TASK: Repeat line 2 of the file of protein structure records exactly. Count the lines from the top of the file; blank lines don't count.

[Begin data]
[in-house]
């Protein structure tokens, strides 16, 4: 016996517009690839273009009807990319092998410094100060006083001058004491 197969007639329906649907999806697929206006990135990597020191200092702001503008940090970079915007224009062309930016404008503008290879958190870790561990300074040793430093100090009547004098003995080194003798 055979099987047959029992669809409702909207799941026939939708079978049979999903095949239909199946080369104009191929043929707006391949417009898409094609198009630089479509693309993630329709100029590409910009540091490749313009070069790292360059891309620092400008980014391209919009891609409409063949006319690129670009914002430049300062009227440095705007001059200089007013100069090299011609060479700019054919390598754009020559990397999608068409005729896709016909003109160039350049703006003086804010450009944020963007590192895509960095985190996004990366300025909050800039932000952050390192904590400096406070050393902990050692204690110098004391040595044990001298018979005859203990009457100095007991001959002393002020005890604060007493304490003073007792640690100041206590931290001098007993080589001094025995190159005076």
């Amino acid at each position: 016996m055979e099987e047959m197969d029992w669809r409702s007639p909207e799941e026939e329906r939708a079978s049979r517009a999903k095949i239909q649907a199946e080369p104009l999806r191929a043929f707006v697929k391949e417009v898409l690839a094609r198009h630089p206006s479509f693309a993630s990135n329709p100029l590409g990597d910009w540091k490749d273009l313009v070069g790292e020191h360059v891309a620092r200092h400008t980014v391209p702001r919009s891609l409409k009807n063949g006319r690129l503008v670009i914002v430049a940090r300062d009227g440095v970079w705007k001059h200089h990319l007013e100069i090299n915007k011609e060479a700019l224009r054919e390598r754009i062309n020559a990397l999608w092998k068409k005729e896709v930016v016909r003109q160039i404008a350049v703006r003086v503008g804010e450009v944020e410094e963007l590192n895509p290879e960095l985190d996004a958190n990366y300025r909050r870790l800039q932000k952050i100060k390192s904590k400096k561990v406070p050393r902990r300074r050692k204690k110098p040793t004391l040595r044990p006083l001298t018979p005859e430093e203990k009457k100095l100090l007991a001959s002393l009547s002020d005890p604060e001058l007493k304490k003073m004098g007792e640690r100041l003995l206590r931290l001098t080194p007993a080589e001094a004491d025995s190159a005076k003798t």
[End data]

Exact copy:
């Protein structure tokens, strides 16, 4: 016996517009690839273009009807990319092998410094100060006083001058004491 197969007639329906649907999806697929206006990135990597020191200092702001503008940090970079915007224009062309930016404008503008290879958190870790561990300074040793430093100090009547004098003995080194003798 055979099987047959029992669809409702909207799941026939939708079978049979999903095949239909199946080369104009191929043929707006391949417009898409094609198009630089479509693309993630329709100029590409910009540091490749313009070069790292360059891309620092400008980014391209919009891609409409063949006319690129670009914002430049300062009227440095705007001059200089007013100069090299011609060479700019054919390598754009020559990397999608068409005729896709016909003109160039350049703006003086804010450009944020963007590192895509960095985190996004990366300025909050800039932000952050390192904590400096406070050393902990050692204690110098004391040595044990001298018979005859203990009457100095007991001959002393002020005890604060007493304490003073007792640690100041206590931290001098007993080589001094025995190159005076």